Background and Aims: Transcatheter aortic valve implantation (TAVI) is an established method for the treatment of high-risk patients with aortic stenosis (AS). The beneficial effects of TAVI in cardiac hemodynamics have been described in recent studies, but those investigations were mostly performed after an interval of more than 6 months following aortic valve implantation. The aim of this study is to investigate the acute and short-term alterations in hemodynamic conditions using the echocardiography outcomes in patients undergoing TAVI. Methods and Results: A total of 60 patients (26 males, 34 females; age 84·7 ± 5·8) who underwent TAVI with CoreValve system were included in the study. Echocardiography was performed before hospital discharge and at 3 months follow-up. As expected, TAVI was associated with an immediate significant improvement in aortic valve area (AVA) (from 0·64 ± 0·16 cm2 to 1·67 ± 0·41 cm2, P-value<0·001) and mean gradient (from 51·9 ± 15·4 mmHg to 8·8 ± 3·8 mmHg, P-value<0·001). At 3-month follow-up, systolic LV function was augmented (EF: 50 ± 14% to 54 ± 11%, P-value = 0·024). Left ventricle (LV) mass and left atrium (LA) volume were significantly reduced (LV mass index from 126·5 ± 30·5 g m-2 to 102·4 ± 32·4 g m-2; LA index from 42·9 ± 17·3 ml m-2 to 33·6 ± 10·6 ml m-2; P-value<0·001 for both). Furthermore, a decrement in systolic pulmonary artery pressure (SPAP) from 47·5 ± 13·5 mmHg to 42·5 ± 11·2 mmHg, P-value = 0·02 was also observed. Despite the high incidence of paravalvular regurgitation (PVR) (80%), most of the patients presented mild or trace PVR and no significant progress of the regurgitation grade was seen after 3 months. Conclusion: This study demonstrates that the beneficial effects of TAVI in cardiac function and hemodynamics occur already after a short period following aortic valve implantation.

  • 4.
    Janerot-Sjöberg, Birgitta
    et al.
    Linköping University Hospital, Sweden.
    Winter, Reidar
    Karolinska University Hospital, Huddinge, Stockholm, Sweden.
    Engvall, Jan
    Brodin, Lars-Åke
    Mobile bedside diagnostic techniques2008In: Läkartidningen, ISSN 0023-7205, E-ISSN 1652-7518, Vol. 105, no 43, p. 3025-30Article in journal (Refereed)
  • 5.
    Larsson, Malin
    et al.
    KTH, School of Technology and Health (STH), Medical Engineering.
    Bjällmark, Anna
    KTH, School of Technology and Health (STH), Medical Engineering.
    Larsson, Matilda
    KTH, School of Technology and Health (STH), Medical Engineering.
    Caidahl, Kenneth
    Karolinska Institutet.
    Winter, Reidar
    KTH, School of Technology and Health (STH), Medical Engineering.
    Brodin, Lars-Åke
    KTH, School of Technology and Health (STH), Medical sensors, signals and systems (MSSS).
    A new ultrasound-based approach to visualize target specific polymeric contrast agent2011In: 2011 IEEE International Ultrasonics Symposium (IUS), IEEE , 2011, p. 1626-1629Conference paper (Refereed)
    Abstract [en]

    There are advantages of using a polymeric shelled contrast agent (CA) during ultrasound imaging instead of lipid shelled CA, e.g. particles can be attached to the surface, which enables an introduction of antibodies to the surface making the CA target specific. For this application it is essential to have a sensitive imaging technique suitable for polymeric CA. However, previously presented results have indicated difficulties in visualizing polymeric CA with commercially available contrast algorithms. Therefore a new subtraction algorithm (SA), was developed that define the difference between contrast and reference images. The aim of this study was to evaluate the response from a polymeric CA, when using the SA and compare it with existing contrast algorithms. Moreover, the possibility to detect a thin layer of CA was tested using the SA.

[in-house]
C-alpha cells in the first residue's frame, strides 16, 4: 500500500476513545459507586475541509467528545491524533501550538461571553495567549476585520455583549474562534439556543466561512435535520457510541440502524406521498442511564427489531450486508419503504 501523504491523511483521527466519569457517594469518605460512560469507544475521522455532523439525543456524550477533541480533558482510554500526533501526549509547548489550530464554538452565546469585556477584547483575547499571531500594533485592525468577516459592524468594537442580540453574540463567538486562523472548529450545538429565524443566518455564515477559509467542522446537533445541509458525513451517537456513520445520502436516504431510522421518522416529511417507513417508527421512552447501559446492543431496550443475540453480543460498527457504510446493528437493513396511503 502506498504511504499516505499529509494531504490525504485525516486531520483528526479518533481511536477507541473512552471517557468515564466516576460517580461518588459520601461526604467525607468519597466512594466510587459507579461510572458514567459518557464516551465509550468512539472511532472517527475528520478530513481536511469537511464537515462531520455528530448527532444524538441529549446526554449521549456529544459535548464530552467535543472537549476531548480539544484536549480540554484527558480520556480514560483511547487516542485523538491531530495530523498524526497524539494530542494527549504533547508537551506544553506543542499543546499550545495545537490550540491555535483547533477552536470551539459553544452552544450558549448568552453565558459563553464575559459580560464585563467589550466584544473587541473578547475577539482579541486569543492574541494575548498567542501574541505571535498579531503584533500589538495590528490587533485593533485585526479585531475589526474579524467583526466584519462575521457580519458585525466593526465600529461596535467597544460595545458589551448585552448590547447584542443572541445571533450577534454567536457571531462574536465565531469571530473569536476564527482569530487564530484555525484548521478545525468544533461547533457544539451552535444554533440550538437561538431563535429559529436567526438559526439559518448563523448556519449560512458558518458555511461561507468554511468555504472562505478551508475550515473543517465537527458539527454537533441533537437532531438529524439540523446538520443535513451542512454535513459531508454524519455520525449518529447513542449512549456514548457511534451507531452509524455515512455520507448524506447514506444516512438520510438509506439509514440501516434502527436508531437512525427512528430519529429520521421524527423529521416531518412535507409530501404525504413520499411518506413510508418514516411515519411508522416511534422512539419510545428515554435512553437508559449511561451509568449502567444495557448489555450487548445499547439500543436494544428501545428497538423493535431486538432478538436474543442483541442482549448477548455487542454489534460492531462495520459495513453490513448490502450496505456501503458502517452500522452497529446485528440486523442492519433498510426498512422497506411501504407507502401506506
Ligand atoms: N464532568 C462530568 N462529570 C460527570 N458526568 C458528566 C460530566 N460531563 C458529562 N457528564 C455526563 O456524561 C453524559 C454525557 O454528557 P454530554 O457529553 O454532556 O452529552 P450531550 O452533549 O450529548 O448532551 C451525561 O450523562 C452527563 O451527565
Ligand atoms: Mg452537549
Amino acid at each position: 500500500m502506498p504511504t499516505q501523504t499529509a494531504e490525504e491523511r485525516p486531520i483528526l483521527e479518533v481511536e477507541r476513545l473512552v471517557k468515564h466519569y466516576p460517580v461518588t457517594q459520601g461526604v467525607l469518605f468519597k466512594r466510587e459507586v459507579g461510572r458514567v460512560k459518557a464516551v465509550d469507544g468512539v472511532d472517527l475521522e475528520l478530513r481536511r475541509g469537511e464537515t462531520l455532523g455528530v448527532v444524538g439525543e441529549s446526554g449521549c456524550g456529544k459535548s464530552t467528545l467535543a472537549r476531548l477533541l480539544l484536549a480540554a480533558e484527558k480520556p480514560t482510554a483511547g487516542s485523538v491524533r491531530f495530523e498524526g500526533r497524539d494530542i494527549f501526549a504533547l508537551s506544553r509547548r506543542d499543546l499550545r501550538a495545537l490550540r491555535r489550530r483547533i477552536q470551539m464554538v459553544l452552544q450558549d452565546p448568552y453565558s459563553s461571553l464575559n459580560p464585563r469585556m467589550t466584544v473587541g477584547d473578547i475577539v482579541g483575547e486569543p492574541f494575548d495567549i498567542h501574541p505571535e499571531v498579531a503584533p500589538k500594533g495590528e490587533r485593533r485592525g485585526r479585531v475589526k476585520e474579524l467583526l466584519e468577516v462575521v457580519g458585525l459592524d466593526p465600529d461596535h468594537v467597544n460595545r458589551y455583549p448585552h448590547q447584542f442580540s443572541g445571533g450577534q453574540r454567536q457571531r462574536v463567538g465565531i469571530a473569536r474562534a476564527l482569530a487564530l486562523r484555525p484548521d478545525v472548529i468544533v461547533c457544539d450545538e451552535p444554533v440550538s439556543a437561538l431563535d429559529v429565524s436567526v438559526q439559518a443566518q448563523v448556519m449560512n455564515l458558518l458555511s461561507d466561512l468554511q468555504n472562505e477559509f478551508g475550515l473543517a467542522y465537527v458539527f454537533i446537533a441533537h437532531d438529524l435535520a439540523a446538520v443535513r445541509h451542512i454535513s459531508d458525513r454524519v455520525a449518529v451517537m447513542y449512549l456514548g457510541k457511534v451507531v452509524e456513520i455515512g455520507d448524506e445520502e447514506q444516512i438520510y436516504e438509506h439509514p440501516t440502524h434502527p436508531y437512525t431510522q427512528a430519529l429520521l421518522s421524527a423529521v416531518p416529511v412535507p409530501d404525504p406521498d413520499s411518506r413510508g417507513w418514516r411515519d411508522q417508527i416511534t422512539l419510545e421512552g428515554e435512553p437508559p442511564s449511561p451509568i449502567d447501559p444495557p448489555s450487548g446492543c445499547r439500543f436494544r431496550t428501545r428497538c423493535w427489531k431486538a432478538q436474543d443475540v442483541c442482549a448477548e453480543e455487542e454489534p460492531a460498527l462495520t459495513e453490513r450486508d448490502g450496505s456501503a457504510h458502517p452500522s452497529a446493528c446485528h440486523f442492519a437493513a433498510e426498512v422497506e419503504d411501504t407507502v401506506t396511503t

Ultrasound short-axis images of a tissue-mimicking vessel phantom with a pulsating flow were obtained using a GE Vivid7 system (M12L) and a Philips iE33 system (S5-1). Repeated (n=91) contrast to tissue ratios (CTR) calculated at various mechanical index (MI) using the contrast algorithms pulse inversion (PI), power modulation (PM) and SA at a concentration of 105microbubbles/ml.

    The developed SA showed improvements in CTR compared to existing contrast algorithms. The CTRs were -0.99 dB ± 0.67 (MI 0.2), 9.46 dB ± 0.77 (MI 0.4) and 2.98 dB ± 0.60 (MI 0.8) with PI, 8.17 dB ± 1.15 (MI 0.2), 15.60 dB ± 1.29 (MI0.4) and 11.60 dB ± 0.73 (MI 0.8) with PM and 14.97 dB ± 3.97 (MI 0.2), 20.89 dB ± 3.54 (MI 0.4) and 21.93 dB ± 4.37 (MI 0.8) with the SA. In addition to this, the layer detection, when using the SA was successful.

  • 6.
    Larsson, Malin
    et al.
    KTH, School of Technology and Health (STH), Medical Engineering.
    Bjällmark, Anna
    KTH, School of Technology and Health (STH), Medical Engineering.
    Larsson, Matilda
    KTH, School of Technology and Health (STH), Medical Engineering.
    Caidahl, Kenneth
    Winter, Reidar
    Brodin, Lars-Åke
    KTH, School of Technology and Health (STH), Medical Engineering.
    A novel technique to visualize target specific polymeric contrast agents2011Conference paper (Other academic)
  • 7.
    Larsson, Malin K.
    et al.
    KTH, School of Technology and Health (STH), Medical Engineering.
    Da Silva, Cristina
    Gunyeli, Elif
    Bin Ilami, Ali Akebat
    Szummer, Karolina
    Winter, Reidar
    KTH, School of Technology and Health (STH), Medical Engineering. Karolinska University Hospital, Sweden.
    Bjällmark, Anna
    KTH, School of Technology and Health (STH), Medical Engineering. Karolinska Institutet, Sweden.
    The potential clinical value of contrast-enhanced echocardiography beyond current recommendations2016In: Cardiovascular Ultrasound, ISSN 1476-7120, E-ISSN 1476-7120, Vol. 14, article id 2Article in journal (Refereed)
    Abstract [en]